RIP The Baby Aspirin

Updated: Oct 14

by Al Lewis

The recommendation to take a daily baby aspirin (81 milligrams) as a blood thinner to prevent a heart attack or stroke has a long history. At one point, decades ago, it was totally a thing. At least until it wasn’t, when wiser minds than ours realized:

1. for lower-risk people, thinning the blood increased the likelihood and risk of bleeds more than the benefit of event avoidance; and

2. a little five-cent pill based on a 19th-century technology was not going to eliminate the #1 cause of death in America. (The cartoon below was published during the peak euphoria, needless to say.)

Fortunately, there is now an arbiter to prevent or at least dampen excessive enthusiasm and equally excessive backlashes, by painstakingly reviewing all the evidence in these situations: US Preventive Services Task Force (USPSTF). They are the official arbiter of all things preventive, and their recommendations are law when it comes to Medicare and the Affordable Care Act. (Recommended preventive interventions are costless to the patient.)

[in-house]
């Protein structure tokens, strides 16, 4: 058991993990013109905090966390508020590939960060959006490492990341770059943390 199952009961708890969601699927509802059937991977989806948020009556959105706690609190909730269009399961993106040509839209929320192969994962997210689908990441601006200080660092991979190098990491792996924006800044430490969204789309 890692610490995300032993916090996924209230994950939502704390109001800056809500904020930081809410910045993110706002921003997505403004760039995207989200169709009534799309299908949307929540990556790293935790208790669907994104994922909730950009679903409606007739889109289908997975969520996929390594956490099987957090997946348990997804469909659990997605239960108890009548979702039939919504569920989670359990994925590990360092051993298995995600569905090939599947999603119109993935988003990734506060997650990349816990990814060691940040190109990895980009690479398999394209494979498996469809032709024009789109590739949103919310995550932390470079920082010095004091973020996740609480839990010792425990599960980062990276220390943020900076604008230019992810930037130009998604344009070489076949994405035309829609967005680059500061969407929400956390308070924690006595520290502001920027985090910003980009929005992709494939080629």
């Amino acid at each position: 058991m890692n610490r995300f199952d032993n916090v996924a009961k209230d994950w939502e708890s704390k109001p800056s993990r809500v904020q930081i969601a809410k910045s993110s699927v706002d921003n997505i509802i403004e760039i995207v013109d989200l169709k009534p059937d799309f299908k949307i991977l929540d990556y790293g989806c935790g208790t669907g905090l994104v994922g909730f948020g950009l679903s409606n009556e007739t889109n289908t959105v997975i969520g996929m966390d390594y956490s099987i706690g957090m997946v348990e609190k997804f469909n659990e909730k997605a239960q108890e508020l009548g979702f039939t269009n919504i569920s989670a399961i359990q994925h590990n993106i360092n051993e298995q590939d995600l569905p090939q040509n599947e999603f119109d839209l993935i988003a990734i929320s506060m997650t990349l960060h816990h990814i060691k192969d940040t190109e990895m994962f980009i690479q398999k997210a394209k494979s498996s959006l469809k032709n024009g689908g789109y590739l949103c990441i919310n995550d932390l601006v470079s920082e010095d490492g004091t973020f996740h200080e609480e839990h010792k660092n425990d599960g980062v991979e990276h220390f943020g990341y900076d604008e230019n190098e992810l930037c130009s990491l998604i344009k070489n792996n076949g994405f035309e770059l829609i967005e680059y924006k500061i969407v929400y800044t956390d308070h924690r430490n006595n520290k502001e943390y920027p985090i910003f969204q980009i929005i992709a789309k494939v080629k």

They offer five grades for preventive interventions:

In this case, USPSTF has just published the final "draft" of its new the baby aspirin recommendation, by bestowing a "C" for people who believe, or whose doctors believe, they have a decent chance of a stroke or heart attack in the next ten years. "Drafts" rarely if ever change, so these new grades should become final on Nov. 8. (These grades do not apply to people who have already had a heart attack, or other patient-specific reasons to take these. Just for people who are trying to do "primary prevention.")

People in their 60s get a “D” -- specifically because the risk of bleeding exceeds the benefit of avoided stroke and heart attack risk.

Next steps: If you are a Quizzify customer, you'll be pleased to know we already have a question ready to be incorporated into your next quiz. (We've never been fans of the baby aspirin, so tweaking our existing question was easy.)